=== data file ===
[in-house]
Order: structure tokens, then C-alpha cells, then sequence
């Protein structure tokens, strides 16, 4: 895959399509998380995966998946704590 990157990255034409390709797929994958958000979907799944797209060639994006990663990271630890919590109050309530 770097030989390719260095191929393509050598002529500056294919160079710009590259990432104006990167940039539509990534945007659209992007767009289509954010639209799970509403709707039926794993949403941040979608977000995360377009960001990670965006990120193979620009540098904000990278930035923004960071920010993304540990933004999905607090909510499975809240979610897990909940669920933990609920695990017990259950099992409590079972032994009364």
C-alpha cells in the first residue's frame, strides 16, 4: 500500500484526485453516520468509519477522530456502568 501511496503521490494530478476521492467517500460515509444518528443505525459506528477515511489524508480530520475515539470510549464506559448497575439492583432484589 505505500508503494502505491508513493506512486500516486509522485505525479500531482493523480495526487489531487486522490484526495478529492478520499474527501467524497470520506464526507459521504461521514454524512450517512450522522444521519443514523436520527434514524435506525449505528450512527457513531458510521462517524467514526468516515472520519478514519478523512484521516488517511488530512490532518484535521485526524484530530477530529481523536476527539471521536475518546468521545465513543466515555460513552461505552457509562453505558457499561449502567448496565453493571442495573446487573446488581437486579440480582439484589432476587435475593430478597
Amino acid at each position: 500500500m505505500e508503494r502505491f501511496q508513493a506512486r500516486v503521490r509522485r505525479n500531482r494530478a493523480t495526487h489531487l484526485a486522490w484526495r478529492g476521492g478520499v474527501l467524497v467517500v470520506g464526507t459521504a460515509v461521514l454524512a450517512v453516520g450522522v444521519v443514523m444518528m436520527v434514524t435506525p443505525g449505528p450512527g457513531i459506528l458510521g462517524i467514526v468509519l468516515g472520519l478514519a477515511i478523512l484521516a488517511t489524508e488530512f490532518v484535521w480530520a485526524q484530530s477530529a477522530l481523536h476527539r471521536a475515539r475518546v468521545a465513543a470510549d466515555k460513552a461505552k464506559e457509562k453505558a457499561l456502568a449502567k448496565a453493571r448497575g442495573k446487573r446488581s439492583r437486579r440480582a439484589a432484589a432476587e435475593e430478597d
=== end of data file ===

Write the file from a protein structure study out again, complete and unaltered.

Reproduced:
[in-house]
Order: structure tokens, then C-alpha cells, then sequence
């Protein structure tokens, strides 16, 4: 895959399509998380995966998946704590 990157990255034409390709797929994958958000979907799944797209060639994006990663990271630890919590109050309530 770097030989390719260095191929393509050598002529500056294919160079710009590259990432104006990167940039539509990534945007659209992007767009289509954010639209799970509403709707039926794993949403941040979608977000995360377009960001990670965006990120193979620009540098904000990278930035923004960071920010993304540990933004999905607090909510499975809240979610897990909940669920933990609920695990017990259950099992409590079972032994009364």
C-alpha cells in the first residue's frame, strides 16, 4: 500500500484526485453516520468509519477522530456502568 501511496503521490494530478476521492467517500460515509444518528443505525459506528477515511489524508480530520475515539470510549464506559448497575439492583432484589 505505500508503494502505491508513493506512486500516486509522485505525479500531482493523480495526487489531487486522490484526495478529492478520499474527501467524497470520506464526507459521504461521514454524512450517512450522522444521519443514523436520527434514524435506525449505528450512527457513531458510521462517524467514526468516515472520519478514519478523512484521516488517511488530512490532518484535521485526524484530530477530529481523536476527539471521536475518546468521545465513543466515555460513552461505552457509562453505558457499561449502567448496565453493571442495573446487573446488581437486579440480582439484589432476587435475593430478597
Amino acid at each position: 500500500m505505500e508503494r502505491f501511496q508513493a506512486r500516486v503521490r509522485r505525479n500531482r494530478a493523480t495526487h489531487l484526485a486522490w484526495r478529492g476521492g478520499v474527501l467524497v467517500v470520506g464526507t459521504a460515509v461521514l454524512a450517512v453516520g450522522v444521519v443514523m444518528m436520527v434514524t435506525p443505525g449505528p450512527g457513531i459506528l458510521g462517524i467514526v468509519l468516515g472520519l478514519a477515511i478523512l484521516a488517511t489524508e488530512f490532518v484535521w480530520a485526524q484530530s477530529a477522530l481523536h476527539r471521536a475515539r475518546v468521545a465513543a470510549d466515555k460513552a461505552k464506559e457509562k453505558a457499561l456502568a449502567k448496565a453493571r448497575g442495573k446487573r446488581s439492583r437486579r440480582a439484589a432484589a432476587e435475593e430478597d